Virtual Japanese theatre offers help to affected children a decade after the tsunami

Dominic Giannini 2 November 2020
The ANU Za Kabuki theatre

The ANU Za Kabuki theatre is raising money for children who lost parents in the 2011 disasters. Photo: Region Media.

One of the world’s longest-running Kabuki troupes outside Japan has banded together to raise money for children who lost their parents in the 2011 Japanese tsunami.

Almost a decade on, the Australian National University’s Za Kabuki theatre group has put their own spin on the traditional Japanese dance-drama with the newly created play, Whisker Tweezers.

Dressed in full makeup and costumes, the play is performed by students in Japanese and has been professionally filmed this year to raise money for the Tohoku Youth Program which brings 14 to 17-year-old Japanese children who lost parents in the disaster to Canberra for a brief respite and educational experience.

The play follows a clan’s search for a missing idol which brings rain while a mystery illness is preventing the princess from being betrothed.


READ ALSO: Goulburn’s 24-hour relay to raise thousands for cancer research


“Our performances have many traditional aspects, but we also include non-traditional elements including cross-dressing and modern jokes,” ANU Za Kabuki club president Neha Jagannath said.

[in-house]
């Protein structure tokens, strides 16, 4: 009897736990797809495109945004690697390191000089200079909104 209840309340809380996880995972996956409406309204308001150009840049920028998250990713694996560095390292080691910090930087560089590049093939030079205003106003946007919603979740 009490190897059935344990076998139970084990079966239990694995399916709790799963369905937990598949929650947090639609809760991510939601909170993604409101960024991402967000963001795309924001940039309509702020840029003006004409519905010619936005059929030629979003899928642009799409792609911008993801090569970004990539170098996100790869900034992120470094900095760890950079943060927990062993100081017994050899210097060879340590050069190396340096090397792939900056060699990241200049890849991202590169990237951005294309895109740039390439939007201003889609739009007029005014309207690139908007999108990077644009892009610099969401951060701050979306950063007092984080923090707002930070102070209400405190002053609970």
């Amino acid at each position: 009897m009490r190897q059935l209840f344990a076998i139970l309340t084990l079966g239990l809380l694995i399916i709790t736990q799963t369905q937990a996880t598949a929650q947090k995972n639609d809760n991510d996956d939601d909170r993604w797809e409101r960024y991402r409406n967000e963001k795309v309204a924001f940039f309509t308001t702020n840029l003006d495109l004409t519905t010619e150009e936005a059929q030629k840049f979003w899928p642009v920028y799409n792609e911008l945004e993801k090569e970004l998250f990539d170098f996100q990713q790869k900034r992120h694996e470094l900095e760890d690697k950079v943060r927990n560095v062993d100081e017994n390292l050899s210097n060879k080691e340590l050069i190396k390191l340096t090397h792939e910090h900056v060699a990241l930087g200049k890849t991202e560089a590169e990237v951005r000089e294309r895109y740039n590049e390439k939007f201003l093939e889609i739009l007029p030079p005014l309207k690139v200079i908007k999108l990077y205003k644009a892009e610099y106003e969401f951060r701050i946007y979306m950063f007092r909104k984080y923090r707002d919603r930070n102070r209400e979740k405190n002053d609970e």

The ANU Za Kabuki theatre

The ANU Za Kabuki theatre is raising money for children who lost parents in the 2011 disasters. Photo: Region Media.

The play has brought together an eclectic mix of people from the university from a diverse range of backgrounds to share Japanese culture in partnership with the Japanese Embassy in Canberra.

“It is my first time doing a Kabuki play. I have always been interested in Japanese culture and I could not join last year but this year was the time,” said Christina Lee who plays Harukaze.


READ ALSO: Australian Dance Party’s Move to Zero campaign takes flight


“It is certainly very different from any other Japanese animation or movies. The expressions are like Shakespeare in Japanese.”

Asian studies student Meg Houghton, who plays Samurai Sanzaemon, decided to become involved with the club after being an exchange student in Yokohama.

Ac actor with the ANU Za Kabuki theatre

The ANU Za Kabuki theatre is raising money for children who lost parents in the 2011 disasters. Photo: Region Media.

“I always wanted to join an ANU club but was super intimidated. It is so great and I wished I joined earlier because I graduate next year but I think I’ll still come back!”

A video of the play can be pre-ordered for $5 or purchased for $8 once it is released in early November. The video will only be available to purchase until 19 November. It is free for ANU students.

For more information, visit Eventbrite.


What's Your Opinion?


Please login to post your comments, or connect with

CBR Tweets

Sign up to our newsletter

Top

Search across the site